544 F2d 197 Fairman v. United States

544 F.2d 197

Earl Tanner FAIRMAN, Jr., Petitioner-Appellant,
UNITED STATES of America, Respondent-Appellee.

No. 76-2942
Summary Calendar.*

United States Court of Appeals,
Fifth Circuit.

Dec. 16, 1976.

Earl Tanner Fairman, Jr., pro se.

Michael P. Carnes, U. S. Atty., William O. Wuester, III, Gerhard E. Kleinschmidt, Asst. U. S. Attys., Fort Worth, Tex., for respondent-appellee.

Appeal from the United States District Court for the Northern District of Texas.

Before COLEMAN, GOLDBERG and GEE, Circuit Judges.


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In 1969 a jury found appellant guilty of eleven counts of conspiracy and a variety of substantive offenses relating to the counterfeiting of rare United States coins. The court imposed consecutive sentences on four of the counts aggregating fifteen years and added a five year probation term on another count. The remaining counts brought concurrent sentences. This court affirmed the conviction on direct appeal. United States v. Wilson, 451 F.2d 209 (5th Cir. 1971).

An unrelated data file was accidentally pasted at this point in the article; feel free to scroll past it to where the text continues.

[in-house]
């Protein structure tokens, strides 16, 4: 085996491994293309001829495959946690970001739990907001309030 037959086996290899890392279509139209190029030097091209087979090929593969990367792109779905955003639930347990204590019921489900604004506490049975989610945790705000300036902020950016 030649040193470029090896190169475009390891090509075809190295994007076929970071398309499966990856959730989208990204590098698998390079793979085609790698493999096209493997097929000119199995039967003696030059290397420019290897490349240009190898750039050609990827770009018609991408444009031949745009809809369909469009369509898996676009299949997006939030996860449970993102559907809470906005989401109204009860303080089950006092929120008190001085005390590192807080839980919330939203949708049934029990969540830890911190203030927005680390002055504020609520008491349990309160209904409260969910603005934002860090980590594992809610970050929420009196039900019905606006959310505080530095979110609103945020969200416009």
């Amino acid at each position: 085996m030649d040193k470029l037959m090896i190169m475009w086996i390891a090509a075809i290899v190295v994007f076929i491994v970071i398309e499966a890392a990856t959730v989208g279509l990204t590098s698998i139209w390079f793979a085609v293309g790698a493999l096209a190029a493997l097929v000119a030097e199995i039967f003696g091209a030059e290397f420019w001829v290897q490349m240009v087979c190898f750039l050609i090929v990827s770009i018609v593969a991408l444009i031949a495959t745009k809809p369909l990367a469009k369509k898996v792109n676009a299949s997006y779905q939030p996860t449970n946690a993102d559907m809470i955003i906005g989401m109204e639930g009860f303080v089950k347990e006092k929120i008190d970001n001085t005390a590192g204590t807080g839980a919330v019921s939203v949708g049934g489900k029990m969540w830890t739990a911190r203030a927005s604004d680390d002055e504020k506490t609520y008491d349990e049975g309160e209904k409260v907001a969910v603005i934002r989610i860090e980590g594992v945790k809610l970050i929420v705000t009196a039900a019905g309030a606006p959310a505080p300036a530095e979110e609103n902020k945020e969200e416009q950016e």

The sentencing court denied the instant motion to vacate the judgment of conviction under 28 U.S.C. § 2255, rejecting Fairman's assertions of defects in the indictment. We affirm.


Contrary to appellant's claims, each of the various counts in the indictment charges with specificity an offense separate and distinct from the remainder. Fairman points specifically to three pairs of counts in the indictment, claiming that each pair charges but a single offense. In each instance, however, one count in the pair charges an offense of producing counterfeit coins or fraudulently altering a coin. The second count in each pair charges an act of distributing the coins produced. Therefore, the two offenses in each pair are separate; each required proof of an element the other did not. See Ianelli v. United States, 420 U.S. 770, 95 S.Ct. 1284, 43 L.Ed.2d 616 (1975); Blockburger v. United States, 284 U.S. 299, 52 S.Ct. 180, 76 L.Ed. 306 (1932).


As each count of the indictment alleged either a separate transaction or an offense requiring elements sufficiently distinct to meet the test of Blockburger, supra, Fairman can mount no successful attack on the validity of the bill or the consecutive sentences imposed upon his conviction. Finally, his claim that the indictment alleged transactions not alluded to in a complaint filed under Fed.R.Crim.P. 3 is also meritless; nothing in that rule or in rule 7 so limits the terms of the indictment.


The judgment below is AFFIRMED.


Rule 18, 5 Cir., see Isbell Enterprises, Inc. v. Citizens Casualty Company of New York et al., 5 Cir., 1970, 431 F.2d 409, Part I